Let me give you an example. When Washington was preparing the first speech to the new Congress for the new American government, he had a 73-page speech prepared by a speechwriter. He asked Madison to look at it. Madison said it wasn't very good. George said, "James, would you write me one?" James said he would be happy to. Washington gave it. The Congress was so pleased with the speech that it decided it needed a response.

    So they looked around for the best person to respond, and they asked James Madison, a member of the House of Representatives, to write the response and to give it, which he did. And then Washington was so pleased with the response, that he felt yet another response would be necessary and he asked James Madison to write one for the Senate and one for the House. James Madison, in other words, conducted the opening dialogue of the American government by himself.

  • RAY SUAREZ:

    Well, Jack Rakove, here we are 200-plus years later still arguing about what the framers intended, what different parts of the Constitution really mean. In playing such a large role in the drafting of this document, did Madison anticipate that many years on we would be engaged in just that act?

  • JACK RAKOVE:

    I think he did not quite anticipate just how difficult the task of Constitutional interpretation would be. Madison's original hope coming out of the convention was that after a few years of getting the government up and running, a number of useful precedents would be set, things would settle down, and one would know more and more with each passing year exactly how the thing was to operate.

    What he learned very quickly, and certainly no later than 1793, 1795, '96 and continued to think about on through his Secretary of State and presidency and the 20 years of his retirement, was that there would never be any final resolution of what the Constitution meant. And as a result, Madison had to struggle with the question of what kinds of sources… or what kinds of resources could you bring to bear to resolve constitutional disputes.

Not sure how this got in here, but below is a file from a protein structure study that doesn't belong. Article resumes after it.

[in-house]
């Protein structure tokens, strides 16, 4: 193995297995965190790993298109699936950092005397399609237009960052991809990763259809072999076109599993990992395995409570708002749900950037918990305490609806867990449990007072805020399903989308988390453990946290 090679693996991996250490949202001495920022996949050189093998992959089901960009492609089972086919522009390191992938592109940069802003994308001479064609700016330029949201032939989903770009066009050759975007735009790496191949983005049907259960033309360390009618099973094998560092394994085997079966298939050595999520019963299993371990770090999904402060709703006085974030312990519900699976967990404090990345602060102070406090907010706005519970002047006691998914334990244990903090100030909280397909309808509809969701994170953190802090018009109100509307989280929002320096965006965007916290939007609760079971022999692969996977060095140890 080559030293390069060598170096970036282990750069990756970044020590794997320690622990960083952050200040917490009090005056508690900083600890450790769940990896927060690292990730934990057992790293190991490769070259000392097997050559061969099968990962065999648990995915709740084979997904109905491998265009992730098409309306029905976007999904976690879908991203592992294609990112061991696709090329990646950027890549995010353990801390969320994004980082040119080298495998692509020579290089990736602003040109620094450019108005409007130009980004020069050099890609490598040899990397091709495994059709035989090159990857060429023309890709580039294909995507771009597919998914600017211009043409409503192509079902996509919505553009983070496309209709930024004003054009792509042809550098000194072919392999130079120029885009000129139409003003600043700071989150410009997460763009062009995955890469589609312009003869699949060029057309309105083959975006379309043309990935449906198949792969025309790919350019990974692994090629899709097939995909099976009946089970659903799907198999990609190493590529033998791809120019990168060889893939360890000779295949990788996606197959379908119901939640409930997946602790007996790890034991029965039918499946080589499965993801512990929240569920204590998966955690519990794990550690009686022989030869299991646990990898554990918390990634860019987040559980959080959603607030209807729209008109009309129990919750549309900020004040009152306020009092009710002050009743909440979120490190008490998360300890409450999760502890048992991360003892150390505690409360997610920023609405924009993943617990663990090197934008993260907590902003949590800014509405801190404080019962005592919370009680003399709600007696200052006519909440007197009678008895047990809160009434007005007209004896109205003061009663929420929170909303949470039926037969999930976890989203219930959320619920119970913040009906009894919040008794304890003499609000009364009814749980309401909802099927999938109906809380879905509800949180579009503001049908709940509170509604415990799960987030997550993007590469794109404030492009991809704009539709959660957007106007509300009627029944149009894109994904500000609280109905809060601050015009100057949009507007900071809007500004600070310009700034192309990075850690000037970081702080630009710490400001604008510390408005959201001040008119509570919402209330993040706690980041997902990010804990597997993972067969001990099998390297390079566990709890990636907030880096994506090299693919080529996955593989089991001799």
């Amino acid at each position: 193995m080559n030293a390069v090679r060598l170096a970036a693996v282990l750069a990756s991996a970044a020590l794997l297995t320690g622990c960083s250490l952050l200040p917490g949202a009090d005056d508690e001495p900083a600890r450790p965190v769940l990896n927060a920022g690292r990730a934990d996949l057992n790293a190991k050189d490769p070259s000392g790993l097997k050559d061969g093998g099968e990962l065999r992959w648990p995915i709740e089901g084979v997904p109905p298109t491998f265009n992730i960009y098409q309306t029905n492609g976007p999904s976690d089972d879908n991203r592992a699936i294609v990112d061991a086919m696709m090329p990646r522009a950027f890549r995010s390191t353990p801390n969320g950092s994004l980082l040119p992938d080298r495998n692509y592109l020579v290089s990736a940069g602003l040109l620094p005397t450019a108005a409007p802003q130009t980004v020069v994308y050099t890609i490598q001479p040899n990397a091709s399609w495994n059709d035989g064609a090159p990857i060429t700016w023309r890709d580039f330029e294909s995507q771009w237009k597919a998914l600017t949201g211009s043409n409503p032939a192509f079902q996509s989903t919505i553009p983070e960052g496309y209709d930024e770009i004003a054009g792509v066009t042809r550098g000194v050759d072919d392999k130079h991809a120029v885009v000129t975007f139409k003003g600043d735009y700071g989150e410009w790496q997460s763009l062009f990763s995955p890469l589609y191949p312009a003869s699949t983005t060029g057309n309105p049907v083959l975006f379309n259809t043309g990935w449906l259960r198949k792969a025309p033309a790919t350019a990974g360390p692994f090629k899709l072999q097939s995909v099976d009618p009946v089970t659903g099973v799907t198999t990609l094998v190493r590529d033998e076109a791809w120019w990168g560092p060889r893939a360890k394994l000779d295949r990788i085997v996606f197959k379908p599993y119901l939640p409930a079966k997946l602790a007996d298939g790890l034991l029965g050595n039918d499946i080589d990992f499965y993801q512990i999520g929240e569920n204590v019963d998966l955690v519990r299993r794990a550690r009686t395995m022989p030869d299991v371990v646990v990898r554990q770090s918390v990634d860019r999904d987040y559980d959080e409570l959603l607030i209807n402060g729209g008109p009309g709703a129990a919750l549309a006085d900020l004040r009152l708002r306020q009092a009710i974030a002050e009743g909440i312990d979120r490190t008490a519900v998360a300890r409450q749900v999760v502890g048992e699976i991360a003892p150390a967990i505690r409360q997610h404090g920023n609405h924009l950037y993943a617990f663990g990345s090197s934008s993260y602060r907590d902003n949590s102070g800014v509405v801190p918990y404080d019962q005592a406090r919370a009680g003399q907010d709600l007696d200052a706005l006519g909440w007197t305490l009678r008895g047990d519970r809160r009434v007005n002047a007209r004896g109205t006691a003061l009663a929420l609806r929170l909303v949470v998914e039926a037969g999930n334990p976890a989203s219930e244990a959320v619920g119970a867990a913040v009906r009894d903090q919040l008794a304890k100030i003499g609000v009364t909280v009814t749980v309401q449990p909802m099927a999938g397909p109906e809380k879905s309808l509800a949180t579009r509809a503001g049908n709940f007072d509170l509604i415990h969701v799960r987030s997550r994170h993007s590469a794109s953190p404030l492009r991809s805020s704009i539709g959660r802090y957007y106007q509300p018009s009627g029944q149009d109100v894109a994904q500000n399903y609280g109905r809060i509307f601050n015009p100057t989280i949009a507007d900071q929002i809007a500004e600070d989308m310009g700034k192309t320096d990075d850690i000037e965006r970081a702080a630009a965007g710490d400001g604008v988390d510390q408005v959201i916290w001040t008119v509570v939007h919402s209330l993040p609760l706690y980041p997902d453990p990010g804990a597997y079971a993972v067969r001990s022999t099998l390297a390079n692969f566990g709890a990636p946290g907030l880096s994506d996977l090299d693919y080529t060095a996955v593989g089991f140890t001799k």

You know, everybody knew that he had kept those, the famous notes of debate, the most comprehensive record of the deliberations at Philadelphia. Everyone knew they were in Madison's possession, that he was tinkering with them and probably one day hoped to see them published. But he was adamant down until his death in 1836 that the notes be published only posthumously.

    And so he started to develop a theory of Constitutional interpretation, which we now call originalism, but which had the somewhat perverse quality of saying that, in fact, what the framers had actually said and thought and done at Philadelphia was not proper matter to bring to bear on solving Constitutional disputes. Instead, one had to look at what the people who ratified the Constitution thought that they were doing. And Madison's really the first politician to develop that theory of interpretation that we're still kicking around 200 and… well, 21 decades later in our ongoing debates about Constitutional interpretation.